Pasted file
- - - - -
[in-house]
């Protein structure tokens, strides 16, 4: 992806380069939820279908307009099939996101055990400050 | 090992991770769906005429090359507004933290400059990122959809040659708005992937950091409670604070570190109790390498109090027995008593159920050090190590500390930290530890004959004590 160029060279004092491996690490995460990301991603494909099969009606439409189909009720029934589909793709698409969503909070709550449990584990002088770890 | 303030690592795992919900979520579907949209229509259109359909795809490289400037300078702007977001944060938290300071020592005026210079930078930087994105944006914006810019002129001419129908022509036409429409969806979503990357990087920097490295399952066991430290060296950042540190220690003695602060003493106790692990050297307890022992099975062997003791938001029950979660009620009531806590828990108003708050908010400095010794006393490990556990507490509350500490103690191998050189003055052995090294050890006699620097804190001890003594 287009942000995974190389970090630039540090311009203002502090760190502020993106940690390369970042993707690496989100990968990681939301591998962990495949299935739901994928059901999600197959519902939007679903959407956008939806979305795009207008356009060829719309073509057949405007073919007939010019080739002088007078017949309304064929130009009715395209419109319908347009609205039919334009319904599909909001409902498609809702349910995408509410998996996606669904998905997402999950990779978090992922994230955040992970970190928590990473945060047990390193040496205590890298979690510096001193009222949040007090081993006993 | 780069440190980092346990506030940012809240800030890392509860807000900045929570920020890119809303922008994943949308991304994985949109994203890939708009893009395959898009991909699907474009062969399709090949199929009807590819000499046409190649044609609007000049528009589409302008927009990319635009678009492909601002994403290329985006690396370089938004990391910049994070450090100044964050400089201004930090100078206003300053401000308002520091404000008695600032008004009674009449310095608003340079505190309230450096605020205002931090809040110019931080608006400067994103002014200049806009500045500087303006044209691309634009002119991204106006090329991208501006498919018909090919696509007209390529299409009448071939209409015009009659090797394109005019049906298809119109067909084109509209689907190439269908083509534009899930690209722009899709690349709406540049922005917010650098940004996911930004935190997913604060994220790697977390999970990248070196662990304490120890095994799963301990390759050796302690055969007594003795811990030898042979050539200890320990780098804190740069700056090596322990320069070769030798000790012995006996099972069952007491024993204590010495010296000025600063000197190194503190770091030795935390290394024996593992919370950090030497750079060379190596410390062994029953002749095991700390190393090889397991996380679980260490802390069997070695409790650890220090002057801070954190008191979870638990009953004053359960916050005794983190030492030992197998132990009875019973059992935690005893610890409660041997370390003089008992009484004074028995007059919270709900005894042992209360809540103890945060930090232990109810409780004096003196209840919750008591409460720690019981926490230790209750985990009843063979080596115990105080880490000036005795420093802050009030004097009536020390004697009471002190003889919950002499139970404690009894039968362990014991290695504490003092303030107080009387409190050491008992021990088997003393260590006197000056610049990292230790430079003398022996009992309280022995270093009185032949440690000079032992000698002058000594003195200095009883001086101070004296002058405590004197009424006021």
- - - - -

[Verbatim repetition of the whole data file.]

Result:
[in-house]
């Protein structure tokens, strides 16, 4: 992806380069939820279908307009099939996101055990400050 | 090992991770769906005429090359507004933290400059990122959809040659708005992937950091409670604070570190109790390498109090027995008593159920050090190590500390930290530890004959004590 160029060279004092491996690490995460990301991603494909099969009606439409189909009720029934589909793709698409969503909070709550449990584990002088770890 | 303030690592795992919900979520579907949209229509259109359909795809490289400037300078702007977001944060938290300071020592005026210079930078930087994105944006914006810019002129001419129908022509036409429409969806979503990357990087920097490295399952066991430290060296950042540190220690003695602060003493106790692990050297307890022992099975062997003791938001029950979660009620009531806590828990108003708050908010400095010794006393490990556990507490509350500490103690191998050189003055052995090294050890006699620097804190001890003594 287009942000995974190389970090630039540090311009203002502090760190502020993106940690390369970042993707690496989100990968990681939301591998962990495949299935739901994928059901999600197959519902939007679903959407956008939806979305795009207008356009060829719309073509057949405007073919007939010019080739002088007078017949309304064929130009009715395209419109319908347009609205039919334009319904599909909001409902498609809702349910995408509410998996996606669904998905997402999950990779978090992922994230955040992970970190928590990473945060047990390193040496205590890298979690510096001193009222949040007090081993006993 | 780069440190980092346990506030940012809240800030890392509860807000900045929570920020890119809303922008994943949308991304994985949109994203890939708009893009395959898009991909699907474009062969399709090949199929009807590819000499046409190649044609609007000049528009589409302008927009990319635009678009492909601002994403290329985006690396370089938004990391910049994070450090100044964050400089201004930090100078206003300053401000308002520091404000008695600032008004009674009449310095608003340079505190309230450096605020205002931090809040110019931080608006400067994103002014200049806009500045500087303006044209691309634009002119991204106006090329991208501006498919018909090919696509007209390529299409009448071939209409015009009659090797394109005019049906298809119109067909084109509209689907190439269908083509534009899930690209722009899709690349709406540049922005917010650098940004996911930004935190997913604060994220790697977390999970990248070196662990304490120890095994799963301990390759050796302690055969007594003795811990030898042979050539200890320990780098804190740069700056090596322990320069070769030798000790012995006996099972069952007491024993204590010495010296000025600063000197190194503190770091030795935390290394024996593992919370950090030497750079060379190596410390062994029953002749095991700390190393090889397991996380679980260490802390069997070695409790650890220090002057801070954190008191979870638990009953004053359960916050005794983190030492030992197998132990009875019973059992935690005893610890409660041997370390003089008992009484004074028995007059919270709900005894042992209360809540103890945060930090232990109810409780004096003196209840919750008591409460720690019981926490230790209750985990009843063979080596115990105080880490000036005795420093802050009030004097009536020390004697009471002190003889919950002499139970404690009894039968362990014991290695504490003092303030107080009387409190050491008992021990088997003393260590006197000056610049990292230790430079003398022996009992309280022995270093009185032949440690000079032992000698002058000594003195200095009883001086101070004296002058405590004197009424006021």